The current Associations Act and regulations adversely affects the formation and running of civil society organizations due to the ineffective and bureaucratic system that does not distinguish between foundations, charities, sports clubs, NGO’s, CBO’s and federations and imposes one set of rules on all associations leading to administrative and governance difficulties; a legal framework from 2003 that does not take into account the expansive Bill of Rights enshrined in the Chapter Two of the 2008 Constitution of Maldives 2008; no provisions and systems in the current administrative and legal framework.

Work is underway in reforming the Associations Act in oder to develop and foster an enabling environment for the civil society to flourish.The governance, transparency and functioning of CBO’s will improve if the systemic issues in the regulatory framework are addressed.

Comments and recommendations on 2003 Associations Act addresses several legal issues with the 2003 Associations Act of the Maldives.


The right to form associations is a Constitutional right in the Maldives. Civil society play a vital role in strengthening public confidence in state institutions, social stability and improving tolerance within a free and democratic society.

Maldives is signatory to several international human rights treaty bodies, of which the article 20 of the UDHR prescribes that every person shall have the freedom to assembly and association. Freedom of expression is closely linked to the freedoms to assembly and association. The articles 19, 21 and 22 of the ICCPR oblige states to provide for these freedoms through the establishment of legal mechanisms and procedures.

This paper will look at the Constitutional provision in the Maldives to freedom of association, and the legal system that ensures the implementation of this right. As such, the gaps in the existing legislation will be explored and recommendations made in order to close these gaps and move forward in conforming to international obligations and standards for an open democratic system of governance.

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Freedom of Association in Maldives – Position Paper
Freedom of Association in Maldives – Position Paper


The National Integrity System of the Maldives is based on three compound structures of key institutions: the core government agencies of Legislature, the Executive and theJudiciary the public sector agencies, the Civil Service and Law Enforcement Agencies the Elections Commission and Anti Corruption Commission, Auditor General’s Office the Media and the Civil Society Organisations, Political parties and private sectorBusiness.

The methodology and guiding questions applied for the research are developed by Transparency International and are based on the concept of a strong National Integrity System (NIS) to ensure a sustained and strong control over corruption in all areas of the society. Visit http://goo.gl/eALDRV to learn about the NIS concept.

The conceptual framework of the National Integrity System (NIS) stresses the role and interplay of a broader institutional framework of the State, including ‘anti-corruption agents in government, civil society, the business community and other relevant sectors, in ‘building [the] momentum, political will and civic pressure for relevant reform initiatives’ required to reduce and eliminate corruption in public service. Therefore, in assessing the National Integrity System (NIS) of the Maldives, it is important for the assessment to investigate that process, and the outcome of interplay between institutions. This study draws up conclusions and recommendations with due consideration to that interplay. Recommendations provided in this study should be read reflecting on the factors that affect this interplay and its outcomes.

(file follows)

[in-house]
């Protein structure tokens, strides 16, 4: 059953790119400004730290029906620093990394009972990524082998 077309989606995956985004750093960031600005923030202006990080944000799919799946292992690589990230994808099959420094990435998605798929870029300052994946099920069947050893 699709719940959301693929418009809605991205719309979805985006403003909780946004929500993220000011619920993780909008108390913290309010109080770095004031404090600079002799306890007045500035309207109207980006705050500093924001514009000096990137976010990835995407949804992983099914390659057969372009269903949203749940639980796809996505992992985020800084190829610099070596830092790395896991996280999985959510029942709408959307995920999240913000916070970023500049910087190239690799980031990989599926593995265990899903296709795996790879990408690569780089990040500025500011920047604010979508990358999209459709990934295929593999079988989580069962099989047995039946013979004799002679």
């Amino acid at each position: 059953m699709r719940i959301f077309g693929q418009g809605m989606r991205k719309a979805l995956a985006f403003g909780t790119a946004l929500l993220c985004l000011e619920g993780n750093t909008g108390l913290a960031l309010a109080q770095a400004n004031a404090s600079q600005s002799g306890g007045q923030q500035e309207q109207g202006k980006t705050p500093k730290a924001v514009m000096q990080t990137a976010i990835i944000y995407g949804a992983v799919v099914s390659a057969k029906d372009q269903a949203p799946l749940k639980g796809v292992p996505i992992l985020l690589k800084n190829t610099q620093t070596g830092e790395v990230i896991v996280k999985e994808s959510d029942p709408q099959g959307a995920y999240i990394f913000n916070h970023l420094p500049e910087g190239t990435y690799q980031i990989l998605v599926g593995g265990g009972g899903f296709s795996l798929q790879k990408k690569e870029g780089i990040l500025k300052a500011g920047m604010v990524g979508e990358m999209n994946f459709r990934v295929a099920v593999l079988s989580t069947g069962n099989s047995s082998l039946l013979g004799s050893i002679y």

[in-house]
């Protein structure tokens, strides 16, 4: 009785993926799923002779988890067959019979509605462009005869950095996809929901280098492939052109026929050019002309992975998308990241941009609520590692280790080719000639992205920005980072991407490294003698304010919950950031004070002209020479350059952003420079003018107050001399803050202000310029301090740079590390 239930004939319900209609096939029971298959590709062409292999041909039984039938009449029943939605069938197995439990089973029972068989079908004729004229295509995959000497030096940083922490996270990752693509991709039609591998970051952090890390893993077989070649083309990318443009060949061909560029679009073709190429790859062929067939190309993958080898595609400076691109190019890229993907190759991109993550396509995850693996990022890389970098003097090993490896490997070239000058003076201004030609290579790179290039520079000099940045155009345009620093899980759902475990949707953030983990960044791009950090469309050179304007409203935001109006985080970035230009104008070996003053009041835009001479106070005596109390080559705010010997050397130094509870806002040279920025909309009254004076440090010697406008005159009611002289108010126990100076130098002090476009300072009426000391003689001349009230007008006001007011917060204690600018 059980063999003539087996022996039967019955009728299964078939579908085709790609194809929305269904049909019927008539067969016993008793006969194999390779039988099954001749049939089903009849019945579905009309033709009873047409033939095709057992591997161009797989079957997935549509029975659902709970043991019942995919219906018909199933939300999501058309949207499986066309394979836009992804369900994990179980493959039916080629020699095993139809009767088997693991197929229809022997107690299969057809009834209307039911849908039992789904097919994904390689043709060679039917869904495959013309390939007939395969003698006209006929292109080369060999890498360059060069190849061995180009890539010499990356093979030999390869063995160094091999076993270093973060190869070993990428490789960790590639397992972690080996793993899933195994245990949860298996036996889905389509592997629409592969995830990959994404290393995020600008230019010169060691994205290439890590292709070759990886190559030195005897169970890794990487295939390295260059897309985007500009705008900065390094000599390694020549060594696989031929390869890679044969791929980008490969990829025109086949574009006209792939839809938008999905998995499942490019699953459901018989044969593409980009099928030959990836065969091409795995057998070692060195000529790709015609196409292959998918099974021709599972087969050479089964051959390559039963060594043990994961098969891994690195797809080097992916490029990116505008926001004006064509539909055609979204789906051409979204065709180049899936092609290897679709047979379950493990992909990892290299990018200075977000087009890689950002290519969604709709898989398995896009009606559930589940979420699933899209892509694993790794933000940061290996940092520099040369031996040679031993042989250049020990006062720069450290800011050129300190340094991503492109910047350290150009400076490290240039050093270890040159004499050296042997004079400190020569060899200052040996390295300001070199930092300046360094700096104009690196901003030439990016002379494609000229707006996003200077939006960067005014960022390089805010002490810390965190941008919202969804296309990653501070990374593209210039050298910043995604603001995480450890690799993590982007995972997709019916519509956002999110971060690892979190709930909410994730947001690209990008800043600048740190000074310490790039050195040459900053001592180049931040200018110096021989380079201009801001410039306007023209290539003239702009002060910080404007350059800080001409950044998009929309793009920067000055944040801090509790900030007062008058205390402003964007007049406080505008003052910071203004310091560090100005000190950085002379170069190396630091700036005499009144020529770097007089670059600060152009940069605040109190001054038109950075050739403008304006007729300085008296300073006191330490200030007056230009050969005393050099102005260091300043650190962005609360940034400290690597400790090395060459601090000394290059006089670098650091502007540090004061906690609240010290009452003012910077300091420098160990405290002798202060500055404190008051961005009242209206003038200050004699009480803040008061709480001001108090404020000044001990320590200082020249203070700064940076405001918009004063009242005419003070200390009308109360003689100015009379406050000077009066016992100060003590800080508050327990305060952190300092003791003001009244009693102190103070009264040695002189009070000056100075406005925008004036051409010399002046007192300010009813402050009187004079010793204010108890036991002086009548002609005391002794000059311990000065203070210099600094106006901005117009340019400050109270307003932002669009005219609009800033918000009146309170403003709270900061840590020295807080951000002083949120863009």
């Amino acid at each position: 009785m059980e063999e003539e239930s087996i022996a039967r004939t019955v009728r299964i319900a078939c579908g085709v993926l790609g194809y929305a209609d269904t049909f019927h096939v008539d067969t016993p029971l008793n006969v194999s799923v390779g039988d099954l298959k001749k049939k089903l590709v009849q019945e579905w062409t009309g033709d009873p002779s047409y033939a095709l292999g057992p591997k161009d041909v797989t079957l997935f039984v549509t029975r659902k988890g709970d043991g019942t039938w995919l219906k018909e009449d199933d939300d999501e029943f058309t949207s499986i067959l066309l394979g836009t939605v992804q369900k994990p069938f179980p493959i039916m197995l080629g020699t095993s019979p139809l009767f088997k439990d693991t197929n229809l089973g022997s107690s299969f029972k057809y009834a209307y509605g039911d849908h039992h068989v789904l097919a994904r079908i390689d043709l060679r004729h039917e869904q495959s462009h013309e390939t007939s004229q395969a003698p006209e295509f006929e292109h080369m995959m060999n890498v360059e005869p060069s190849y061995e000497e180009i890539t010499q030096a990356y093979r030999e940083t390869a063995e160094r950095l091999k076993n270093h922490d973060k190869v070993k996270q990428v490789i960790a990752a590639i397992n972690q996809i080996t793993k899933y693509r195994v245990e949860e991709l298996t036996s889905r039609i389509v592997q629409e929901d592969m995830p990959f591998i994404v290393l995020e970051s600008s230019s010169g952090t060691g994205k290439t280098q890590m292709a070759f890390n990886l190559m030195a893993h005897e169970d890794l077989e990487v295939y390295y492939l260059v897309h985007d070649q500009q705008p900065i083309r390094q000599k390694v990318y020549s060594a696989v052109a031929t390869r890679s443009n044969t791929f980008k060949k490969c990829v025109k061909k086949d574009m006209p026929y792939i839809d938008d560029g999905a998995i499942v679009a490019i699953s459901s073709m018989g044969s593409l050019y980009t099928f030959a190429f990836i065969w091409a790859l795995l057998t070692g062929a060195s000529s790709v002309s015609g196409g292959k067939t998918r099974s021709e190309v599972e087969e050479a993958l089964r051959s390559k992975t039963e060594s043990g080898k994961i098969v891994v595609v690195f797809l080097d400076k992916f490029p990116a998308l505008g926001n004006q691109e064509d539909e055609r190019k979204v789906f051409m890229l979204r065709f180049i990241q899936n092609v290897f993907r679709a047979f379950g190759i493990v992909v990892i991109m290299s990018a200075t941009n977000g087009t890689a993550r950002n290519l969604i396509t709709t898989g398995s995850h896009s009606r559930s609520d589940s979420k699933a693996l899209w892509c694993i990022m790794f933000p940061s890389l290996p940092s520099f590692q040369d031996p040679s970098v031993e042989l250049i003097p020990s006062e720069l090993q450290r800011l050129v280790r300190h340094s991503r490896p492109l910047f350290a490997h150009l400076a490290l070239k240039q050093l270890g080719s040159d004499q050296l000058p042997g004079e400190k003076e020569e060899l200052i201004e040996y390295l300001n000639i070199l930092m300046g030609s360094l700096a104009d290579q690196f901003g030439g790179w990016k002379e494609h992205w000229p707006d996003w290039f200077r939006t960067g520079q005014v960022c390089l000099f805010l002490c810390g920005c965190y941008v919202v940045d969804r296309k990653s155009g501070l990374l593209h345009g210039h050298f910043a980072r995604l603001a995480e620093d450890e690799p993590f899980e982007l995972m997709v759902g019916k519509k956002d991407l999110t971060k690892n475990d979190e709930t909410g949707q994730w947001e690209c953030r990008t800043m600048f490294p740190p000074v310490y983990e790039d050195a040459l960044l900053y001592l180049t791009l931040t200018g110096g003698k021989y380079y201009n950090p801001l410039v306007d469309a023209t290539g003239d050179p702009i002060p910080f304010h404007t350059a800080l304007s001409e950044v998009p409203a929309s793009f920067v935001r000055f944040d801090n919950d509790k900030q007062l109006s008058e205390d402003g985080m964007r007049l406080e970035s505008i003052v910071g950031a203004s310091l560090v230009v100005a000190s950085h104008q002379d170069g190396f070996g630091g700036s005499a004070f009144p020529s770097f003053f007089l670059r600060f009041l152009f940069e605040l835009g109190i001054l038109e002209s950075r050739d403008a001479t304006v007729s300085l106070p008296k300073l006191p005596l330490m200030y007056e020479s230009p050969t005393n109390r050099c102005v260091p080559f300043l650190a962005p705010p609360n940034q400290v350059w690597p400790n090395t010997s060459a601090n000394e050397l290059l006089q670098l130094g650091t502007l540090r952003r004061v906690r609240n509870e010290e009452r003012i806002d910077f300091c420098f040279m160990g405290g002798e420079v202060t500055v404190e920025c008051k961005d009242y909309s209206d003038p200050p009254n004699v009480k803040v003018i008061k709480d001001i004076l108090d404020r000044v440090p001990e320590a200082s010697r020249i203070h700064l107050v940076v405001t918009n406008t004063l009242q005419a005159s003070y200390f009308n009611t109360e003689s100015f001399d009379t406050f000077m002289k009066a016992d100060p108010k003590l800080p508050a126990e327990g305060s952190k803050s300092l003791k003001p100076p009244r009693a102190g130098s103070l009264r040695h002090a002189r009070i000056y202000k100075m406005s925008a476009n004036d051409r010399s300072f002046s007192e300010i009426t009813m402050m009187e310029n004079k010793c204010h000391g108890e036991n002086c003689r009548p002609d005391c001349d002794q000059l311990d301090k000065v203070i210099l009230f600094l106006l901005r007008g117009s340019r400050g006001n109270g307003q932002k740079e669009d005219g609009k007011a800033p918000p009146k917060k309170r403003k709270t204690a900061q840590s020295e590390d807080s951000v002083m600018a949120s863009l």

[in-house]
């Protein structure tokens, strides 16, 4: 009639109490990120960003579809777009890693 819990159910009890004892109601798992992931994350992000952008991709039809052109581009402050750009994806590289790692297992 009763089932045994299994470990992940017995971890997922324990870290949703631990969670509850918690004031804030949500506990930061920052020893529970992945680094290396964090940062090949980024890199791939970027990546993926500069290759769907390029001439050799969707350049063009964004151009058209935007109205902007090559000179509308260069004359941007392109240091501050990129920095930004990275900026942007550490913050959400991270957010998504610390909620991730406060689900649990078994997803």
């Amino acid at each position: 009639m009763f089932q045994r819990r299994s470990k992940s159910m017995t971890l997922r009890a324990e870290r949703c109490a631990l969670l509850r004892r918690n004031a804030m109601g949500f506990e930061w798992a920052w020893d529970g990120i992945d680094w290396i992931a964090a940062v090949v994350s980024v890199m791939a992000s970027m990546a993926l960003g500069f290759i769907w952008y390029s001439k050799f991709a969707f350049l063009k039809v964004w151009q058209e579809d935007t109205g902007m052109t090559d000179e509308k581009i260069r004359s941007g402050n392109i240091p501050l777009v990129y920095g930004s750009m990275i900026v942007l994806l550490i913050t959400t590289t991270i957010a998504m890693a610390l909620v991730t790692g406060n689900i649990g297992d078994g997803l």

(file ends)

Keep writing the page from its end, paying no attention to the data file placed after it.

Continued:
Political bias created through intermingled political thinking and practices embedded in key political institutions, including the Legislature and the Executive, reduces the capacity of other institutions to function independently. Moreover, political bias embedded in the institutional framework further reduces the level of accountability, transparency and integrity functions of almost all the institutions.

The legal framework, starting with the Constitution that provides and guarantees basic rights of people in the Maldivian society, establishes a notable legislative framework for the good governance of socio-economic activities. However, the broader legal framework lacks adequate organisational structures and capabilities, and this weakens the adaptive efficiency of that legal framework to practically execute institutional tasks in the most effective manner. Further, this institutional weakness lies with weak historical institutions or traditionally transmitted historical undemocratic constitutional rules that are embedded in the current political system. The Maldives only created a democratic political system after the enactment of its first-ever democratic Constitution in 2008. Prior to that, the Maldives followed a Constitution that was built on pre-1965 monarchical practices, and encompassed a Constitutional Government with weak political institutions, vesting excessive powers in the rulers or policy-makers. Although the Constitution of 2008 created a democratic Constitutional Government, the traditionally transmitted undemocratic political practices are also embedded in the new politico-institutional framework, thus weakening the overall institutional framework, and leaving room for mis-governance and political malpractices. Hence, the political and legal institutions in place to govern the society are also weakened, reducing their capacity to create and uphold national integrity.

View/download our press statement on NIS in Dhivehi.
View/download the National Integrity System Assessment, Maldives 2014

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National Integrity System Assessment, Maldives 2014